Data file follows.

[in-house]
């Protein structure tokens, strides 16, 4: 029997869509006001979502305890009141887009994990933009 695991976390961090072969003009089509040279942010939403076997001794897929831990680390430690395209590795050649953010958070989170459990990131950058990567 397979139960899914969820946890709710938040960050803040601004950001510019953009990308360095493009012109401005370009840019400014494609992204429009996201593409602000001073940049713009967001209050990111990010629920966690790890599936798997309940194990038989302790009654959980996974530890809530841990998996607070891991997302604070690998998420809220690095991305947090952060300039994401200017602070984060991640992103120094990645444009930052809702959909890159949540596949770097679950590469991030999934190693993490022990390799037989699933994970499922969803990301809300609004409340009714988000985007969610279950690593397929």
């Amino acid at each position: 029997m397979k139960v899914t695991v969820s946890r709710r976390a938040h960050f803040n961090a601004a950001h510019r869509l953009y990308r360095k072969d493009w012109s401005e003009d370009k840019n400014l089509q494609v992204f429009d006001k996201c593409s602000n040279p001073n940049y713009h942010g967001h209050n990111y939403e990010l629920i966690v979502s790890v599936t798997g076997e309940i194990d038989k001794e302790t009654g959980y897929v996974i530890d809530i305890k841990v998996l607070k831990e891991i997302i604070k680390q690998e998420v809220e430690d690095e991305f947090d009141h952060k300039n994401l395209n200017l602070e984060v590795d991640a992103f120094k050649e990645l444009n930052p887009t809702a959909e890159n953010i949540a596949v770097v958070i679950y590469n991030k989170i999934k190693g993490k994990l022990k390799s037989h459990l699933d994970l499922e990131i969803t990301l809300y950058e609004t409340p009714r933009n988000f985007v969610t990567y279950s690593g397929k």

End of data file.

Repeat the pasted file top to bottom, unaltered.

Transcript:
[in-house]
């Protein structure tokens, strides 16, 4: 029997869509006001979502305890009141887009994990933009 695991976390961090072969003009089509040279942010939403076997001794897929831990680390430690395209590795050649953010958070989170459990990131950058990567 397979139960899914969820946890709710938040960050803040601004950001510019953009990308360095493009012109401005370009840019400014494609992204429009996201593409602000001073940049713009967001209050990111990010629920966690790890599936798997309940194990038989302790009654959980996974530890809530841990998996607070891991997302604070690998998420809220690095991305947090952060300039994401200017602070984060991640992103120094990645444009930052809702959909890159949540596949770097679950590469991030999934190693993490022990390799037989699933994970499922969803990301809300609004409340009714988000985007969610279950690593397929």
């Amino acid at each position: 029997m397979k139960v899914t695991v969820s946890r709710r976390a938040h960050f803040n961090a601004a950001h510019r869509l953009y990308r360095k072969d493009w012109s401005e003009d370009k840019n400014l089509q494609v992204f429009d006001k996201c593409s602000n040279p001073n940049y713009h942010g967001h209050n990111y939403e990010l629920i966690v979502s790890v599936t798997g076997e309940i194990d038989k001794e302790t009654g959980y897929v996974i530890d809530i305890k841990v998996l607070k831990e891991i997302i604070k680390q690998e998420v809220e430690d690095e991305f947090d009141h952060k300039n994401l395209n200017l602070e984060v590795d991640a992103f120094k050649e990645l444009n930052p887009t809702a959909e890159n953010i949540a596949v770097v958070i679950y590469n991030k989170i999934k190693g993490k994990l022990k390799s037989h459990l699933d994970l499922e990131i969803t990301l809300y950058e609004t409340p009714r933009n988000f985007v969610t990567y279950s690593g397929k």